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I have a class which displays waveform data of audiofiles in a QWidget (see screenshot of the widget below, back then i still used a gradient, which caused poor performance).

The audio data is painted in the paintEvent directly on the widget using multiple calls to QPainter::drawLine (the minimum amount of calls to QWidget::drawLine is equivalent to the width of the widget => at least one line for each x coordinate). While the approach works quite well on Windows (a paintEvent in fullscreen takes around ~4ms), the performance is 4-5 times worse when the program is run under MacOS.

The performance of the painting is important for fluid scrolling of the displayed data.

So my question is, does anyone know a faster alternative to QPainter.drawLine to paint lines (platform dependant solutions might be ok, as long as they can be used in a paintEvent), or is there a way to speed up scrolling, some kind of buffering etc ?

old screenshot of the widget (still used gradients, which caused poor performance)

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3 Answers 3

up vote 4 down vote accepted

The current version (4.7.x) of Qt uses Core Graphics backend for painting. It can be slow at times as you found out. On Windows, it uses a software renderer which has really good performances.

My suggestion is to not paint on the passed painter directly in your paint event. Instead, create a QImage the same size as your widget paint area and paint on it. This will use the software renderer which is much faster. Then plot the QImage onto the painter when needed.

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we are using qt 4.4, ive already tried painting the data on a QPixmap first, and then painting the pixmap onto the widget, but the speedup was marginal (QPainter::drawLine was not noticeably faster when painting on a pixmap) –  smerlin May 22 '11 at 18:06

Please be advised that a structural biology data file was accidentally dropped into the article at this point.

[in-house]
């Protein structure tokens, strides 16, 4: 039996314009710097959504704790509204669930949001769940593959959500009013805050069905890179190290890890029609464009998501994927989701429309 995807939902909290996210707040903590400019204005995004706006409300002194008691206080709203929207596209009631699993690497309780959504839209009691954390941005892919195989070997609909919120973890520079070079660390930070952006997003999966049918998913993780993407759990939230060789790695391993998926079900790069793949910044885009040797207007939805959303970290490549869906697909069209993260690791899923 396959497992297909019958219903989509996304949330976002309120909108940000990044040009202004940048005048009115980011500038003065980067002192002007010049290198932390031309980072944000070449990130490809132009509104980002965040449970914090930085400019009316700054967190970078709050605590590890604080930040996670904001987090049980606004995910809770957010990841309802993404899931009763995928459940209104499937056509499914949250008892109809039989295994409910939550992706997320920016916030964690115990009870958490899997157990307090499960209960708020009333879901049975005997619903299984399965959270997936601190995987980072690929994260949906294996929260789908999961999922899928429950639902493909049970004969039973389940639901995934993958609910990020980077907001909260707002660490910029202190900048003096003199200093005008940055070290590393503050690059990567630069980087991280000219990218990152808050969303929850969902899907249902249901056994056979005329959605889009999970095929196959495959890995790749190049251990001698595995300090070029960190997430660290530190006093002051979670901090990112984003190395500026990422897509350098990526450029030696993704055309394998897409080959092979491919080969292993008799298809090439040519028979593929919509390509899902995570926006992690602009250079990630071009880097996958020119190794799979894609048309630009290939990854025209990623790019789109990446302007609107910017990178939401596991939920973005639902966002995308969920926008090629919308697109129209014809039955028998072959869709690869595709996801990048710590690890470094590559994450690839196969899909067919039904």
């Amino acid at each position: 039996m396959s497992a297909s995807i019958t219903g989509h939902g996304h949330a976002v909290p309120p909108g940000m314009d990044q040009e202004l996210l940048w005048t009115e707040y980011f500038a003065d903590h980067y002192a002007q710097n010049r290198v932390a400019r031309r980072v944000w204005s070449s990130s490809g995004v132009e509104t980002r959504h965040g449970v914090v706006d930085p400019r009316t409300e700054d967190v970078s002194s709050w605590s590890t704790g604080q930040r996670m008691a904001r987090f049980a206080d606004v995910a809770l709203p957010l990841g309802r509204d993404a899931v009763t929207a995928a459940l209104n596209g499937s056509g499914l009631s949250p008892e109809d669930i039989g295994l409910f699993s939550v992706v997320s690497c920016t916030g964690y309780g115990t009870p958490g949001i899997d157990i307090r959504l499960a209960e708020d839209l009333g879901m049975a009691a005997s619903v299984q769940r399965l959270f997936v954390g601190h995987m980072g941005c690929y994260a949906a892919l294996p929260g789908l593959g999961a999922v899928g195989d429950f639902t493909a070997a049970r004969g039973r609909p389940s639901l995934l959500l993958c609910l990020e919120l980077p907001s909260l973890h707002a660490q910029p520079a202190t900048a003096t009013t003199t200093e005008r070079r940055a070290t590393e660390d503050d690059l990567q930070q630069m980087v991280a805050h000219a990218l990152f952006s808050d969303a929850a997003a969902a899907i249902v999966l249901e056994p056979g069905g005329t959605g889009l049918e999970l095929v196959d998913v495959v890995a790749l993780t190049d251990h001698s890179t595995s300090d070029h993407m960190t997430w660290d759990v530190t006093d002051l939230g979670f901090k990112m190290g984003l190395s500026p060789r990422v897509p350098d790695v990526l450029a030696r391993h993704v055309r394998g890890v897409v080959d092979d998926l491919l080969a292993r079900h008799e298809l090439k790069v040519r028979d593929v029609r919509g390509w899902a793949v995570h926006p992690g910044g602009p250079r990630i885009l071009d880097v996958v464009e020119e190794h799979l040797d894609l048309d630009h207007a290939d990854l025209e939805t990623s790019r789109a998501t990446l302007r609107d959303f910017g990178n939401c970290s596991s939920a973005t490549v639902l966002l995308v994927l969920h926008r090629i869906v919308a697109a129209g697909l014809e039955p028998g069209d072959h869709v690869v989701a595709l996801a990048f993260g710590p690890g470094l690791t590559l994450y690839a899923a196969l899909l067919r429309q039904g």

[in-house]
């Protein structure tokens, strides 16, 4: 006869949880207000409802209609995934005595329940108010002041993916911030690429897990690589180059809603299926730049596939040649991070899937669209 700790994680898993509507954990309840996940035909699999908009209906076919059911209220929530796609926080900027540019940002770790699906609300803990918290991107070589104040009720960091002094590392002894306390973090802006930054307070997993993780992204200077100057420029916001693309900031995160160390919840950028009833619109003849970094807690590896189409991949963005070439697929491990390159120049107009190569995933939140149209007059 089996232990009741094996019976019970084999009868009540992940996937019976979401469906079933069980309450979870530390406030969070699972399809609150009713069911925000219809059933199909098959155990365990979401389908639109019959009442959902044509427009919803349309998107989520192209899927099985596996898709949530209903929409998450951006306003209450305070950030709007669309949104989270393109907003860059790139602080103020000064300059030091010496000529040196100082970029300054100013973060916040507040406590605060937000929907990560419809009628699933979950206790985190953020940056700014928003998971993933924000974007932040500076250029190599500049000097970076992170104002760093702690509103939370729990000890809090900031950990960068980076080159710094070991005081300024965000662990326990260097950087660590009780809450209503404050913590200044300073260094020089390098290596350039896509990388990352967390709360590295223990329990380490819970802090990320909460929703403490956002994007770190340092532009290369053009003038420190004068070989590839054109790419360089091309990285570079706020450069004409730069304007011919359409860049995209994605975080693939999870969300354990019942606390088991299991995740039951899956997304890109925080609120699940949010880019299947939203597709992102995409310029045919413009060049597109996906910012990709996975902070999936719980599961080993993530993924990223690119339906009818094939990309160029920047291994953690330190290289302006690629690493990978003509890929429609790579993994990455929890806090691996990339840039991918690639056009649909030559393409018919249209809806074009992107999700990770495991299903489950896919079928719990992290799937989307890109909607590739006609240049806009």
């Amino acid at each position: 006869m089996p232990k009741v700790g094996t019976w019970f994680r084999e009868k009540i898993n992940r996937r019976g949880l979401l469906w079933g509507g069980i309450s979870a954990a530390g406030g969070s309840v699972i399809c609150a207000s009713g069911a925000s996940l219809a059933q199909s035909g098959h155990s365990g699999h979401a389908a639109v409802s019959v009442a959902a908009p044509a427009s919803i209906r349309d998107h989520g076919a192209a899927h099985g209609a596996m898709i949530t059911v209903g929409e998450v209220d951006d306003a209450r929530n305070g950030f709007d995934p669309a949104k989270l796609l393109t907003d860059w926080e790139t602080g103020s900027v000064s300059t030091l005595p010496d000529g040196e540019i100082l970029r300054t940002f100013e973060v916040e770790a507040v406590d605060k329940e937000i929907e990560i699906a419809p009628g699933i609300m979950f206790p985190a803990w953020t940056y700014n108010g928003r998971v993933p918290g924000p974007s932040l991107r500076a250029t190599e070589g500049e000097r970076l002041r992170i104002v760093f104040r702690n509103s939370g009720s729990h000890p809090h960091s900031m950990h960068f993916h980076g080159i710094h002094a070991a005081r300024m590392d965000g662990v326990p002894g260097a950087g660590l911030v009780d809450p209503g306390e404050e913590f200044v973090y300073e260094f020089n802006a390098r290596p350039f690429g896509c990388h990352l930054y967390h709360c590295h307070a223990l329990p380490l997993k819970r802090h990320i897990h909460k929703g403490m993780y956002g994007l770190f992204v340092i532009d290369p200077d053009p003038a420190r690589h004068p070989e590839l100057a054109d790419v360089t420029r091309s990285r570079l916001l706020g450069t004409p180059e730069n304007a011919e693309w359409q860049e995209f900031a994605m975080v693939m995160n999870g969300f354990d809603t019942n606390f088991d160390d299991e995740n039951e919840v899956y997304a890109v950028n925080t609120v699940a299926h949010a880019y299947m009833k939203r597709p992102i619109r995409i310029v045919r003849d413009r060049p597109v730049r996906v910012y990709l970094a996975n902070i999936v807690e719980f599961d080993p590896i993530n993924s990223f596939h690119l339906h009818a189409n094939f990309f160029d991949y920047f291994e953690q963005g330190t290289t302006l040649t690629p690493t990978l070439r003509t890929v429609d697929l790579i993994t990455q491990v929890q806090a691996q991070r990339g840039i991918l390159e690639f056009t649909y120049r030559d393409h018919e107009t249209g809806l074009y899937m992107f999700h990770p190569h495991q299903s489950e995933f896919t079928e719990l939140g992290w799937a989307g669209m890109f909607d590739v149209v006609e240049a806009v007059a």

I remember QPixmap is different from QImage in that QPixmap uses platform "accelerated" back end. In OS X that means it's still Core Graphics. Using QImage will ensure you are using the software renderer. –  Stephen Chu May 22 '11 at 20:40
@smerlin QPixmap is optimized for showing images on screen, while QImage is optimized for I/O. If you use QPixmap to draw the lines, then it will be slower. –  Arlen May 24 '11 at 4:53
using QImage with QImage::Format_ARGB32_Premultiplied resulted in really good performance ;) –  smerlin May 25 '11 at 19:20

Use OpenGL and QGLWidget if you want to draw really fast.

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simply deriving from QGLWidget instead of QWidget did not work, since lots of paint events simply were not routed to the widget, additionally the application just crashes on MacOS with an error message reading: "Must construct a QApplication before a QPaintDevice", while i obviously already have an QApplication instance. –  smerlin May 23 '11 at 12:10
Additionally i doubt that just switching to OpenGL wont speed up anything since the data i paint changes every frame, and this data still has to be uploaded to the graphics card pretty much every frame ?! –  smerlin May 23 '11 at 12:18
If you use QGLWidget, you need to draw the image using the OpenGL API. It's quite easy to draw simple polyline like in your picture. And yes, when your data changes every frame, the data is moved every frame to the graphics card's memory, but the amount of data in your case should be so small, that it wont be a problem. And the actual drawing will be very fast. –  Roku May 23 '11 at 15:55
qt documentation says that painting 2D data with QGLWidget still should be done with QPainter. –  smerlin May 23 '11 at 22:06
I wasn't aware of that. Although I think the documentation says that it is possible to use QPainter, not that it should be used. I have not used QPainter with QGLWidget so I don't know what kind of performance difference there is between using QPainter or OpenGL API. –  Roku May 24 '11 at 4:58

You could construct a QPainterPath and paint that instead of calling the drawLine function repeatedly. And also, you could cache the path, so it would be much faster after the first paint.

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performance using QPainterPath was 10 times worse :/ –  smerlin May 23 '11 at 12:07

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